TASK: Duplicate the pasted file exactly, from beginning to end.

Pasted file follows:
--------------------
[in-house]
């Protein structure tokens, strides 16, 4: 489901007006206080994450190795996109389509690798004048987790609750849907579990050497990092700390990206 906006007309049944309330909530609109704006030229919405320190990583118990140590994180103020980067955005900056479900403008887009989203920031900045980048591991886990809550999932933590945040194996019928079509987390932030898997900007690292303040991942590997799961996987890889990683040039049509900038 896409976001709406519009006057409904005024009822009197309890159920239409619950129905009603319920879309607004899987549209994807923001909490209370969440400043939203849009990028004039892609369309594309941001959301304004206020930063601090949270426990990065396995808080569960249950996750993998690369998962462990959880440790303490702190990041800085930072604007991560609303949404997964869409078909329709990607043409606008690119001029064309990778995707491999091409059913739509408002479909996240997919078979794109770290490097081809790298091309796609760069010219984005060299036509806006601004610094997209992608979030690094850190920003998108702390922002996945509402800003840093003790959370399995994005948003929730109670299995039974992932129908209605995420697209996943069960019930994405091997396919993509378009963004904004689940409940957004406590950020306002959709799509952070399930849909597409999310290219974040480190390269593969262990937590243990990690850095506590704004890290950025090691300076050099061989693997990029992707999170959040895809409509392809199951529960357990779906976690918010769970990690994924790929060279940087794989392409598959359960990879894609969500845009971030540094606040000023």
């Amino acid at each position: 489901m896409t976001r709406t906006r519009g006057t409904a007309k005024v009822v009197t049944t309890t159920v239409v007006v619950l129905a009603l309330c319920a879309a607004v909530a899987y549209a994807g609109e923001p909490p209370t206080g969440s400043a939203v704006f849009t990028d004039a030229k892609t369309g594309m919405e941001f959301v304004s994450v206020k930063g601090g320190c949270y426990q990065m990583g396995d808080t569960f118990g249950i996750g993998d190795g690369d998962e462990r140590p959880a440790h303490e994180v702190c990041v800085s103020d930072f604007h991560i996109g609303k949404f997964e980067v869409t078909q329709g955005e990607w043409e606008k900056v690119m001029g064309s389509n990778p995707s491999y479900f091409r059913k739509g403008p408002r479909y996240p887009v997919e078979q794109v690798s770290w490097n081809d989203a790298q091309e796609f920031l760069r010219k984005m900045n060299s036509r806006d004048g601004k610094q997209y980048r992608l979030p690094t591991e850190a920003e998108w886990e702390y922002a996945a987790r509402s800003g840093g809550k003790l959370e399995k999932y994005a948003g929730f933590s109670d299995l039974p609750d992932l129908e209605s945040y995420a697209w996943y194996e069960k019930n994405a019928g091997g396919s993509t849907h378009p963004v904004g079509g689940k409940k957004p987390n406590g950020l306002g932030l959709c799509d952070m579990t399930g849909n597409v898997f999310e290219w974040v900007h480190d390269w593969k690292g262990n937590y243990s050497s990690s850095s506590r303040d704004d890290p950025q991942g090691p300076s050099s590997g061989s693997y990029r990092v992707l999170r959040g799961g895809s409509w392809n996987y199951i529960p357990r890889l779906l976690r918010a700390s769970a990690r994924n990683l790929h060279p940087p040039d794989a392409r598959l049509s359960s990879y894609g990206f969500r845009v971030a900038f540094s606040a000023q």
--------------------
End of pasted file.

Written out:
[in-house]
């Protein structure tokens, strides 16, 4: 489901007006206080994450190795996109389509690798004048987790609750849907579990050497990092700390990206 906006007309049944309330909530609109704006030229919405320190990583118990140590994180103020980067955005900056479900403008887009989203920031900045980048591991886990809550999932933590945040194996019928079509987390932030898997900007690292303040991942590997799961996987890889990683040039049509900038 896409976001709406519009006057409904005024009822009197309890159920239409619950129905009603319920879309607004899987549209994807923001909490209370969440400043939203849009990028004039892609369309594309941001959301304004206020930063601090949270426990990065396995808080569960249950996750993998690369998962462990959880440790303490702190990041800085930072604007991560609303949404997964869409078909329709990607043409606008690119001029064309990778995707491999091409059913739509408002479909996240997919078979794109770290490097081809790298091309796609760069010219984005060299036509806006601004610094997209992608979030690094850190920003998108702390922002996945509402800003840093003790959370399995994005948003929730109670299995039974992932129908209605995420697209996943069960019930994405091997396919993509378009963004904004689940409940957004406590950020306002959709799509952070399930849909597409999310290219974040480190390269593969262990937590243990990690850095506590704004890290950025090691300076050099061989693997990029992707999170959040895809409509392809199951529960357990779906976690918010769970990690994924790929060279940087794989392409598959359960990879894609969500845009971030540094606040000023």
């Amino acid at each position: 489901m896409t976001r709406t906006r519009g006057t409904a007309k005024v009822v009197t049944t309890t159920v239409v007006v619950l129905a009603l309330c319920a879309a607004v909530a899987y549209a994807g609109e923001p909490p209370t206080g969440s400043a939203v704006f849009t990028d004039a030229k892609t369309g594309m919405e941001f959301v304004s994450v206020k930063g601090g320190c949270y426990q990065m990583g396995d808080t569960f118990g249950i996750g993998d190795g690369d998962e462990r140590p959880a440790h303490e994180v702190c990041v800085s103020d930072f604007h991560i996109g609303k949404f997964e980067v869409t078909q329709g955005e990607w043409e606008k900056v690119m001029g064309s389509n990778p995707s491999y479900f091409r059913k739509g403008p408002r479909y996240p887009v997919e078979q794109v690798s770290w490097n081809d989203a790298q091309e796609f920031l760069r010219k984005m900045n060299s036509r806006d004048g601004k610094q997209y980048r992608l979030p690094t591991e850190a920003e998108w886990e702390y922002a996945a987790r509402s800003g840093g809550k003790l959370e399995k999932y994005a948003g929730f933590s109670d299995l039974p609750d992932l129908e209605s945040y995420a697209w996943y194996e069960k019930n994405a019928g091997g396919s993509t849907h378009p963004v904004g079509g689940k409940k957004p987390n406590g950020l306002g932030l959709c799509d952070m579990t399930g849909n597409v898997f999310e290219w974040v900007h480190d390269w593969k690292g262990n937590y243990s050497s990690s850095s506590r303040d704004d890290p950025q991942g090691p300076s050099s590997g061989s693997y990029r990092v992707l999170r959040g799961g895809s409509w392809n996987y199951i529960p357990r890889l779906l976690r918010a700390s769970a990690r994924n990683l790929h060279p940087p040039d794989a392409r598959l049509s359960s990879y894609g990206f969500r845009v971030a900038f540094s606040a000023q």